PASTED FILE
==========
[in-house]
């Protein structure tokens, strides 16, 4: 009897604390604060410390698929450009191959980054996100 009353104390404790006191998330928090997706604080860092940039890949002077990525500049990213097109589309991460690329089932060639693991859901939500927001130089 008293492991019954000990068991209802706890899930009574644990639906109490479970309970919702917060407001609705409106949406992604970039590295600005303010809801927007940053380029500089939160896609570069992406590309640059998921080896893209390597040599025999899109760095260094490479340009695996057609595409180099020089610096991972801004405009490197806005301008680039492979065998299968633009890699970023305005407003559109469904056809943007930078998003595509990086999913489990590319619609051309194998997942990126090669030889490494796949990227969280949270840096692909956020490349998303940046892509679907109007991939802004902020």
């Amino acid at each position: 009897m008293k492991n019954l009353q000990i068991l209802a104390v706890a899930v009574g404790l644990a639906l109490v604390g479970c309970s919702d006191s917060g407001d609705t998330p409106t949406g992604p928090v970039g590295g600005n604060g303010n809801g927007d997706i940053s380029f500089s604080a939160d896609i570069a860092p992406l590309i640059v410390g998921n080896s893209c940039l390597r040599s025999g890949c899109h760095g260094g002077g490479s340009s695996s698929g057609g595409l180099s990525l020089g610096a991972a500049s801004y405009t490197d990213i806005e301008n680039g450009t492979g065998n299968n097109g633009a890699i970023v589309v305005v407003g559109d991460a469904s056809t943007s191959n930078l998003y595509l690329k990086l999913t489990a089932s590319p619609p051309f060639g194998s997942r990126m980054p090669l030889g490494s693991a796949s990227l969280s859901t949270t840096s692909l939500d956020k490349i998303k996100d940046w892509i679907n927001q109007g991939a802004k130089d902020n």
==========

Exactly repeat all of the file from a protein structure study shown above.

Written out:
[in-house]
């Protein structure tokens, strides 16, 4: 009897604390604060410390698929450009191959980054996100 009353104390404790006191998330928090997706604080860092940039890949002077990525500049990213097109589309991460690329089932060639693991859901939500927001130089 008293492991019954000990068991209802706890899930009574644990639906109490479970309970919702917060407001609705409106949406992604970039590295600005303010809801927007940053380029500089939160896609570069992406590309640059998921080896893209390597040599025999899109760095260094490479340009695996057609595409180099020089610096991972801004405009490197806005301008680039492979065998299968633009890699970023305005407003559109469904056809943007930078998003595509990086999913489990590319619609051309194998997942990126090669030889490494796949990227969280949270840096692909956020490349998303940046892509679907109007991939802004902020």
């Amino acid at each position: 009897m008293k492991n019954l009353q000990i068991l209802a104390v706890a899930v009574g404790l644990a639906l109490v604390g479970c309970s919702d006191s917060g407001d609705t998330p409106t949406g992604p928090v970039g590295g600005n604060g303010n809801g927007d997706i940053s380029f500089s604080a939160d896609i570069a860092p992406l590309i640059v410390g998921n080896s893209c940039l390597r040599s025999g890949c899109h760095g260094g002077g490479s340009s695996s698929g057609g595409l180099s990525l020089g610096a991972a500049s801004y405009t490197d990213i806005e301008n680039g450009t492979g065998n299968n097109g633009a890699i970023v589309v305005v407003g559109d991460a469904s056809t943007s191959n930078l998003y595509l690329k990086l999913t489990a089932s590319p619609p051309f060639g194998s997942r990126m980054p090669l030889g490494s693991a796949s990227l969280s859901t949270t840096s692909l939500d956020k490349i998303k996100d940046w892509i679907n927001q109007g991939a802004k130089d902020n």